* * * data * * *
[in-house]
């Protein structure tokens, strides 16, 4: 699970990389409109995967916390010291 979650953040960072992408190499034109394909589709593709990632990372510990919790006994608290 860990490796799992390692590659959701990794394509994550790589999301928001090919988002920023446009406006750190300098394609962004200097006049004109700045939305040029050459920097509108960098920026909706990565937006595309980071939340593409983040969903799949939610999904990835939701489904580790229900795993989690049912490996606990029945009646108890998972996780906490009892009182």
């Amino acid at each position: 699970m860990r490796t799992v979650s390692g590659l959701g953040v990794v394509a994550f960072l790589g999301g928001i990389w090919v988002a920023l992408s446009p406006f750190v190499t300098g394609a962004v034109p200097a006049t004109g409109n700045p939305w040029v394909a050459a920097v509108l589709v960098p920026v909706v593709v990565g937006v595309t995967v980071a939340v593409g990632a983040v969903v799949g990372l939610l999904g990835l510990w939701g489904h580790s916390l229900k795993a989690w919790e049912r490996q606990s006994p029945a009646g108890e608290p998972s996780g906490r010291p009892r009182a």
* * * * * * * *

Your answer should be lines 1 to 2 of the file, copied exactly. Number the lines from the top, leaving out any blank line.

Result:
[in-house]
């Protein structure tokens, strides 16, 4: 699970990389409109995967916390010291 979650953040960072992408190499034109394909589709593709990632990372510990919790006994608290 860990490796799992390692590659959701990794394509994550790589999301928001090919988002920023446009406006750190300098394609962004200097006049004109700045939305040029050459920097509108960098920026909706990565937006595309980071939340593409983040969903799949939610999904990835939701489904580790229900795993989690049912490996606990029945009646108890998972996780906490009892009182």